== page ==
Threat Watch

Attackers Use SVG Files to Smuggle QBot Malware onto Windows Systems

Recent Qbot, also known as Qakbot, phishing campaigns have been spotted using a new distribution method, utilizing SVG files to perform HTML smuggling. These embedded SVG files contain JavaScript code that decodes and reassembles a malicious ZIP file that is then presented to the user.

Scalable vector graphics, commonly known as SVG, files are XML-based vector images that support the inclusion of HTML <script> tags. When an HTML document loads an SVG file via an iframe, the image is displayed and any JavaScript within the SVG file is executed. Recent Qbot campaigns were seen abusing this feature in their malicious phishing payloads, opting to use SVG images containing malicious JavaScript within their HTML smuggling payloads. When this JavaScript is executed, a hard-coded variable that contains a base64-encoded binary blob is converted into a ZIP archive and presented to the user. The ZIP file is password-protected to evade detection by AV solutions, but the password to the ZIP is included in the image also presented to the user, allowing them to unzip the archive. The rest of the infection follows similar Qbot infection chains, starting with an ISO file that contains a shortcut, or LNK, file that executes a chain ending in the execution of the main Qbot DLL.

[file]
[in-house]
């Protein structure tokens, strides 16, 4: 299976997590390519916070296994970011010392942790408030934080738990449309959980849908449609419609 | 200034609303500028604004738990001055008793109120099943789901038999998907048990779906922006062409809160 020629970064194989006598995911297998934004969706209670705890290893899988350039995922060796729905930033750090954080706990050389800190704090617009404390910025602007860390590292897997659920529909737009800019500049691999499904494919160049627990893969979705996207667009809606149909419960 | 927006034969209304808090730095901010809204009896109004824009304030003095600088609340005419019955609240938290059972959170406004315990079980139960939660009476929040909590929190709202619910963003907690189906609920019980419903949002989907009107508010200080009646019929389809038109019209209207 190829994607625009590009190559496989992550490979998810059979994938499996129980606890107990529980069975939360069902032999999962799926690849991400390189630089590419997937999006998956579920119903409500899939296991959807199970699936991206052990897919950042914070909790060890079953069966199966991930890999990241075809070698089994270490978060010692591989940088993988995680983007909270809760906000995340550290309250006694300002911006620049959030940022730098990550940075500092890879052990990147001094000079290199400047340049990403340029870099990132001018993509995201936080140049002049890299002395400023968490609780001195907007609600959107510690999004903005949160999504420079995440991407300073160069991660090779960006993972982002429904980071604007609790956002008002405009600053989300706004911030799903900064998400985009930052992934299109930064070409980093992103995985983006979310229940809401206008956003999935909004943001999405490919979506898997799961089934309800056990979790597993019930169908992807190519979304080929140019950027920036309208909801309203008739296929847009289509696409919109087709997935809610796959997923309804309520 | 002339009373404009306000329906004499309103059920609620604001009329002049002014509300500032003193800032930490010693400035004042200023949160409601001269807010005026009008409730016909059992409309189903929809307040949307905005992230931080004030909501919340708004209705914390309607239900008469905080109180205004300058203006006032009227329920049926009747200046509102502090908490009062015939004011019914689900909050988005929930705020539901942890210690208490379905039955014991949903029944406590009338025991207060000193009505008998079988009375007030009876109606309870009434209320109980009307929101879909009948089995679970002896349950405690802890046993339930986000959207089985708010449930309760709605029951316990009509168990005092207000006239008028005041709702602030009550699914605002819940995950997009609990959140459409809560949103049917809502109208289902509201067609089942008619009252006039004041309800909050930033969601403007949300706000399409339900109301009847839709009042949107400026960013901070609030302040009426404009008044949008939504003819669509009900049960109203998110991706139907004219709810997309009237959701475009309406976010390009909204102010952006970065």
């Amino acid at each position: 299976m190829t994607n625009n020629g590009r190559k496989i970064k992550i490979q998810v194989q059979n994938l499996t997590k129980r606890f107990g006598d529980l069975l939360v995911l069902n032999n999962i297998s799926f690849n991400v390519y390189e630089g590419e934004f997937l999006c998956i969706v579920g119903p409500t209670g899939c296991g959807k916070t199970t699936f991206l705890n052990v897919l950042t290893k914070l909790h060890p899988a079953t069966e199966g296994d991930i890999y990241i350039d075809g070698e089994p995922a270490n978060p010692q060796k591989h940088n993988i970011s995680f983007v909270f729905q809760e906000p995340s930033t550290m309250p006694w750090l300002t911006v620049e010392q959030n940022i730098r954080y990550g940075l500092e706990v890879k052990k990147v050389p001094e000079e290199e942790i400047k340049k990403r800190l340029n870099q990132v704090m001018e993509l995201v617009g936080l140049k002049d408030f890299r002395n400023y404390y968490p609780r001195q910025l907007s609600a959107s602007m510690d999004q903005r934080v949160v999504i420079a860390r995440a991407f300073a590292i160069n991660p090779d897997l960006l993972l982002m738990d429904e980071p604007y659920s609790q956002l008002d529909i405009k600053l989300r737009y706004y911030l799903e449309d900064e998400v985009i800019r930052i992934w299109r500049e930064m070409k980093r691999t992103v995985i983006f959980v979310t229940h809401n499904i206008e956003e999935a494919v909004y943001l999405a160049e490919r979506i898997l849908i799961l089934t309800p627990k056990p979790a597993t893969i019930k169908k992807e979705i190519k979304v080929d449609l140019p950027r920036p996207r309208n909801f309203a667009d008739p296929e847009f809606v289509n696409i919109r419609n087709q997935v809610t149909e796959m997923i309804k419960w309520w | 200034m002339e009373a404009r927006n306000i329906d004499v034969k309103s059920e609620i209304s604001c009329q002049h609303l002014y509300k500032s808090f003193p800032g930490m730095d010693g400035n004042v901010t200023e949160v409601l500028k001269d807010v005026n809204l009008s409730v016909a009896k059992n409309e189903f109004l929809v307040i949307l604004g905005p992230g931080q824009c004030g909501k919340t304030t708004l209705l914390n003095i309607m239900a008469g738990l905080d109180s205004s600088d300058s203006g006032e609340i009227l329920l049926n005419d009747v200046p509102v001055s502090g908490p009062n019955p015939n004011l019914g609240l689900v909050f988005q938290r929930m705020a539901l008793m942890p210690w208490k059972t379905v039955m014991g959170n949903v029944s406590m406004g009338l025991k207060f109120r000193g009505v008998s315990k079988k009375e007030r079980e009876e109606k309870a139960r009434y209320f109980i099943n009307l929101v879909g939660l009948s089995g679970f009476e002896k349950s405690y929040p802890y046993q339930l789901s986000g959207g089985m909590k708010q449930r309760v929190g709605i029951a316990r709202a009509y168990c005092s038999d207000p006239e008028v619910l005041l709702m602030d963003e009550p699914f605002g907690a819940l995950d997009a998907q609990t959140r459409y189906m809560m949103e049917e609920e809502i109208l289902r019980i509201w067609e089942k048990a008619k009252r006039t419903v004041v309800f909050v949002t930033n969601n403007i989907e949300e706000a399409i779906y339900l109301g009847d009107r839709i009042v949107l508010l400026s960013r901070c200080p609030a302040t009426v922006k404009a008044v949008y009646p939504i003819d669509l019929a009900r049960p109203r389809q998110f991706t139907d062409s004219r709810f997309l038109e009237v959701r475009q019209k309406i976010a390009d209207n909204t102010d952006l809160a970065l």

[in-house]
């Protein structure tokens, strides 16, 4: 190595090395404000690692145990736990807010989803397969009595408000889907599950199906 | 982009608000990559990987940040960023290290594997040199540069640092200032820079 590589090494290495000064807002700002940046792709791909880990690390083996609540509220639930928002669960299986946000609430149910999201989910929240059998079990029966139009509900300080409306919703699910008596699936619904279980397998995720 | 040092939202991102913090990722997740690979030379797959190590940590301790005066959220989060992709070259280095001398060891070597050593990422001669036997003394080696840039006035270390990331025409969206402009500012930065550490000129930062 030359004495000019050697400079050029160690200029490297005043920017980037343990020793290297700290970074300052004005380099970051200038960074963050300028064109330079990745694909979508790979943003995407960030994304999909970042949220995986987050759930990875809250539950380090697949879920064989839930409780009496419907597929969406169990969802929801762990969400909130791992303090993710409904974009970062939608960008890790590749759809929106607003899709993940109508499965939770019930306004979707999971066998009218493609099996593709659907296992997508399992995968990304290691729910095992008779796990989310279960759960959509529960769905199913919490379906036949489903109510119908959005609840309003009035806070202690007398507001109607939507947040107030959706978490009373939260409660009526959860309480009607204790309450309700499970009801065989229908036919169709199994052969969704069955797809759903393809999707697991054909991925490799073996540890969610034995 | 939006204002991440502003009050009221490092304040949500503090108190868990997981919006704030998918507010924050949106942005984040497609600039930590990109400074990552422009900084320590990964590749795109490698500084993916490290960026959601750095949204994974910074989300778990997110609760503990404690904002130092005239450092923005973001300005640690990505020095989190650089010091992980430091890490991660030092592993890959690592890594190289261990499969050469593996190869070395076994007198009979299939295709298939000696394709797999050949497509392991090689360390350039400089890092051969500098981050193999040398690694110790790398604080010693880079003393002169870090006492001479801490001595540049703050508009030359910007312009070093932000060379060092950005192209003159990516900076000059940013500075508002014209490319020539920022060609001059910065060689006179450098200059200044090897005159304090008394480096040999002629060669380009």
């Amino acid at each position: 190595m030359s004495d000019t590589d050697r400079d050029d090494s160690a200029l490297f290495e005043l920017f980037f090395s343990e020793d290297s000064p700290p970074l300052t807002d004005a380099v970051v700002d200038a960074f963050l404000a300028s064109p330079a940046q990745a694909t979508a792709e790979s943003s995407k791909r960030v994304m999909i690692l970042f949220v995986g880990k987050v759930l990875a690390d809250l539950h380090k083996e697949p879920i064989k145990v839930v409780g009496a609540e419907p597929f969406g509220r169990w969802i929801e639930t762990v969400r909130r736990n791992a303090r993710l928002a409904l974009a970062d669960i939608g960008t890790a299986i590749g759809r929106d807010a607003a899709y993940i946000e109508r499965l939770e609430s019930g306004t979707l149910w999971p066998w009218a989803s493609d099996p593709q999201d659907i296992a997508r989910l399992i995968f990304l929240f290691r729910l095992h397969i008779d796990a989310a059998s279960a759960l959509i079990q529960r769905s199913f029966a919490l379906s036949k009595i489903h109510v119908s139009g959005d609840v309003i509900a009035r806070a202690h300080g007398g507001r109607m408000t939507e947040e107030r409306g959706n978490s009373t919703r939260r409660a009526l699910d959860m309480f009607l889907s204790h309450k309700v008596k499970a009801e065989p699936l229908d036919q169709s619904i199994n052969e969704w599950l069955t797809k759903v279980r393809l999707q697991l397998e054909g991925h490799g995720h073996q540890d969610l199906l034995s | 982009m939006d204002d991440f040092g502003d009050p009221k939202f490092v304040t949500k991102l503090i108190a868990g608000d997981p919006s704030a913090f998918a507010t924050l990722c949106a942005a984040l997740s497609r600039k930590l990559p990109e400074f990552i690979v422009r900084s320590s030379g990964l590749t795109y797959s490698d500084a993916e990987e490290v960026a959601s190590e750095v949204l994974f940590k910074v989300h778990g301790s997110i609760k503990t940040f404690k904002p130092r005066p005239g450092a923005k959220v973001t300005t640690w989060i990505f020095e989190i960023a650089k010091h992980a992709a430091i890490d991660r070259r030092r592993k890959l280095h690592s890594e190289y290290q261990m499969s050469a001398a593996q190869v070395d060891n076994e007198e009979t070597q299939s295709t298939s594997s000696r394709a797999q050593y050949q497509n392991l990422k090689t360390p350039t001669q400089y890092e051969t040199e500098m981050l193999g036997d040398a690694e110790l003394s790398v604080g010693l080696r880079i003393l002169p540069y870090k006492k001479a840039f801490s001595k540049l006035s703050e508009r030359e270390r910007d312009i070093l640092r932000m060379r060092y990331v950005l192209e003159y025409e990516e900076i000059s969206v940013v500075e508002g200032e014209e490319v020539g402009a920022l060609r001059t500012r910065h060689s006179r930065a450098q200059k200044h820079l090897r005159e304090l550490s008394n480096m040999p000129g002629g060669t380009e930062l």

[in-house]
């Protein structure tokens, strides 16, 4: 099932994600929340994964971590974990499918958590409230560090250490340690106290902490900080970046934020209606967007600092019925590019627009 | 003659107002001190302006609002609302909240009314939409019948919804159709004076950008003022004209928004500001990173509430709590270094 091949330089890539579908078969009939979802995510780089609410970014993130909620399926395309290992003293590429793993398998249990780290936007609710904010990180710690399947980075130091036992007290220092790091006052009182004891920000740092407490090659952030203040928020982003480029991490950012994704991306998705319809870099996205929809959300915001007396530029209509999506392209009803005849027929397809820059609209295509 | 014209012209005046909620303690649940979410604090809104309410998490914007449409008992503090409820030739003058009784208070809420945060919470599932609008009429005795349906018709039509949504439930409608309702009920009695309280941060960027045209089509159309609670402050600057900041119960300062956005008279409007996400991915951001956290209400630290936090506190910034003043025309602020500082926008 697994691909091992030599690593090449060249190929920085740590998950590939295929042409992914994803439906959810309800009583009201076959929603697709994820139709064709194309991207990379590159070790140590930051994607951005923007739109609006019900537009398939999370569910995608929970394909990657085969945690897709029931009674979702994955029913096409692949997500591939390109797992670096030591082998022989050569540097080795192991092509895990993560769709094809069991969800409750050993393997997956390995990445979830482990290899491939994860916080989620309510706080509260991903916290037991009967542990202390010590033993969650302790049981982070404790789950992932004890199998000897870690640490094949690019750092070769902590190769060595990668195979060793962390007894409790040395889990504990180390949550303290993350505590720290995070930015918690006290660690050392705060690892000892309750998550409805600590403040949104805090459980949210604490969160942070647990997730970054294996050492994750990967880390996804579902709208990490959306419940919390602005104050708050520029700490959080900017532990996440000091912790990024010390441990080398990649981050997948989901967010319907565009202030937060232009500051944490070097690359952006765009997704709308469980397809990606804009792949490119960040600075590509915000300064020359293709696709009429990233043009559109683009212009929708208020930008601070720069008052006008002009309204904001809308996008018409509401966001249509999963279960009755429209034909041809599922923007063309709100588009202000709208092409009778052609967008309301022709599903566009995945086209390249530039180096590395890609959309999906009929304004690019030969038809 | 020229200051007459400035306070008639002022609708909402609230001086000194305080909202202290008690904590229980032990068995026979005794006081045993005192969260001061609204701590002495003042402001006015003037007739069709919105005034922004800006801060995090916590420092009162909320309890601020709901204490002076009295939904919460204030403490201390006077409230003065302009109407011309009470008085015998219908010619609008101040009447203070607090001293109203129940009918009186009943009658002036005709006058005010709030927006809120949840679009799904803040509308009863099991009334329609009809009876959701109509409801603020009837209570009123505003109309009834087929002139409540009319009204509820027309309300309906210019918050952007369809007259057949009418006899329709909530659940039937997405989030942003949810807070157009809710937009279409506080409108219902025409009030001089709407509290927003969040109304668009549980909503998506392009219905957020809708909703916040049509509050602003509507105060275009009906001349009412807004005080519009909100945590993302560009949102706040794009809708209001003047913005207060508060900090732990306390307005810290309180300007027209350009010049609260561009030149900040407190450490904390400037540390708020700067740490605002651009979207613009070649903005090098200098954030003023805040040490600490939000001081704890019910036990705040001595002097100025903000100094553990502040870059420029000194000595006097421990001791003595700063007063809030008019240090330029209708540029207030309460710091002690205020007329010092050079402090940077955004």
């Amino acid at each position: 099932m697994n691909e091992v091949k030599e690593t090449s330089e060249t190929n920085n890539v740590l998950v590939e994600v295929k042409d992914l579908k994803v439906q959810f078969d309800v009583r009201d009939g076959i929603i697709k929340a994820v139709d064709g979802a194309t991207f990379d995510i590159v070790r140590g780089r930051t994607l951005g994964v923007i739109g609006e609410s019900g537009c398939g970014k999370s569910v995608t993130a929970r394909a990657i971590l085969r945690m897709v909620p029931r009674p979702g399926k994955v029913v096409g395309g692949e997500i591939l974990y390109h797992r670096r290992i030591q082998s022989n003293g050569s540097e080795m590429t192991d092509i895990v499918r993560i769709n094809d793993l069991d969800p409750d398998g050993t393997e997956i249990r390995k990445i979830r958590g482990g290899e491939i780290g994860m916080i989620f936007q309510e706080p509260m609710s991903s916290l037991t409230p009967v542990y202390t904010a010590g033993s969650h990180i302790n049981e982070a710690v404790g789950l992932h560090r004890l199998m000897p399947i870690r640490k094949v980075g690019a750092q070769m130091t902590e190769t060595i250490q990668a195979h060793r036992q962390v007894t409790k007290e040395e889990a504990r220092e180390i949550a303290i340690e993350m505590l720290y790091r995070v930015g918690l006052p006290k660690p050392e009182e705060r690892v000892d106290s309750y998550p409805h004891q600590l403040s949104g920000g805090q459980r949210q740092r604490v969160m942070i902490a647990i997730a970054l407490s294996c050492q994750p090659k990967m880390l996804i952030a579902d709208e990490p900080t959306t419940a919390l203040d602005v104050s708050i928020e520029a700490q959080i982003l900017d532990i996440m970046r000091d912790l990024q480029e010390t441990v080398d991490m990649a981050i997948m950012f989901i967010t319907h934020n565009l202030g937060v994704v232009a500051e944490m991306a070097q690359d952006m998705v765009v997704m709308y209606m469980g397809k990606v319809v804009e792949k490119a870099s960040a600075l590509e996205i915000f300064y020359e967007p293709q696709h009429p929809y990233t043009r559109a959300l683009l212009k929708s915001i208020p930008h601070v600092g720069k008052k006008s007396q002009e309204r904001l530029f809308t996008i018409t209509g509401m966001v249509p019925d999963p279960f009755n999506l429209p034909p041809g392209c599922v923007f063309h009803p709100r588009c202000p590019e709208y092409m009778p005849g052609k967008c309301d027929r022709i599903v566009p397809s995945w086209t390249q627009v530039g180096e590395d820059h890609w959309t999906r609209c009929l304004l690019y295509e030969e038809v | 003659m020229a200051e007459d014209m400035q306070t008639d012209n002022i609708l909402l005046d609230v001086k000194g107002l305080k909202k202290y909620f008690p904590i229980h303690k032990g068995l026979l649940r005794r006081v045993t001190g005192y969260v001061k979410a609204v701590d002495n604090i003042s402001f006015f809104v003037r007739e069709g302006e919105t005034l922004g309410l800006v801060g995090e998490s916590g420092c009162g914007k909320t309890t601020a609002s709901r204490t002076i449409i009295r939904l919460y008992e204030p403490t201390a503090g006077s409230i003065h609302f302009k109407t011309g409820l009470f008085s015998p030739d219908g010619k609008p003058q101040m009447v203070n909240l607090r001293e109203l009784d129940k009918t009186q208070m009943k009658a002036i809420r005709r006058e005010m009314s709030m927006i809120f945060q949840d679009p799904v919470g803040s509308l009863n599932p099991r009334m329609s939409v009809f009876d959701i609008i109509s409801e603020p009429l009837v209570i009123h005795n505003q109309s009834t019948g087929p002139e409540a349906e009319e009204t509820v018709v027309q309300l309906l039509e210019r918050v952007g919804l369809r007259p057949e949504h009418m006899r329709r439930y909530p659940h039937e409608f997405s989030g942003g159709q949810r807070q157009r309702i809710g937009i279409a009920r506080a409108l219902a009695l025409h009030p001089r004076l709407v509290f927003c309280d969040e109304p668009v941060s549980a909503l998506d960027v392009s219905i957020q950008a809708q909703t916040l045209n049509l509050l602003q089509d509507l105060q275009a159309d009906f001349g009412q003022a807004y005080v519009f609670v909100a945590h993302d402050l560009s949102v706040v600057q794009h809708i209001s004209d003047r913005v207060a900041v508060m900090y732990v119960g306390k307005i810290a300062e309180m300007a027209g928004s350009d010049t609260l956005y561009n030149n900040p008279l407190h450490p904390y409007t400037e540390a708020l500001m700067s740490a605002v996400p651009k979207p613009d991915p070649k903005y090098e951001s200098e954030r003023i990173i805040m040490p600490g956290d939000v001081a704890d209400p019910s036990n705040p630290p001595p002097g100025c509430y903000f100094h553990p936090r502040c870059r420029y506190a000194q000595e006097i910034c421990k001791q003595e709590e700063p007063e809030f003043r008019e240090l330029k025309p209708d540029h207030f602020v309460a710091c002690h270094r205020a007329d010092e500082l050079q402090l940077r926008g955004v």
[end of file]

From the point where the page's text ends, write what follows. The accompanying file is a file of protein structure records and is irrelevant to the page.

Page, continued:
The use of SVG files within the HTML smuggling payload is likely used to further obfuscate malicious payloads and increase the chances of evading detection.


It is highly recommended to implement and maintain an email security tool to help prevent malicious emails from reaching end users mailboxes. These tools utilize AV scanning and sandboxing to help identify and quarantine malicious attachments in emails. It is also recommended to implement an inbound block on HTML attachments. HTML attachments on inbound external email are generally uncommon, so the feasibility of blocking them outright should be determined to help prevent the more evasive samples from bypassing the other email security controls. It is also recommended to implement and maintain endpoint security controls on all endpoints in an environment. These tools, such as EDRs, can help prevent the execution of malicious payloads from occurring on a system, effectively stopping the infection before it can complete. In cases where prevention may not occur, these tools can also be used to effectively detect potential malicious behavior occurring on a device. Qbot exhibits many behaviors that may be considered suspicious or unusual. Behaviors like an LNK file being executed from a non-system drive, wscript.exe or powershell.exe executing suspicious DLLs with regsvr32.exe or rundll32.exe, and regsvr32.exe and rundll32.exe making abnormal external network connections are all detectable actions that can help find a potential Qbot infection. Binary Defense’s Managed Detection and Response service is an excellent asset to assist with these types of detection needs.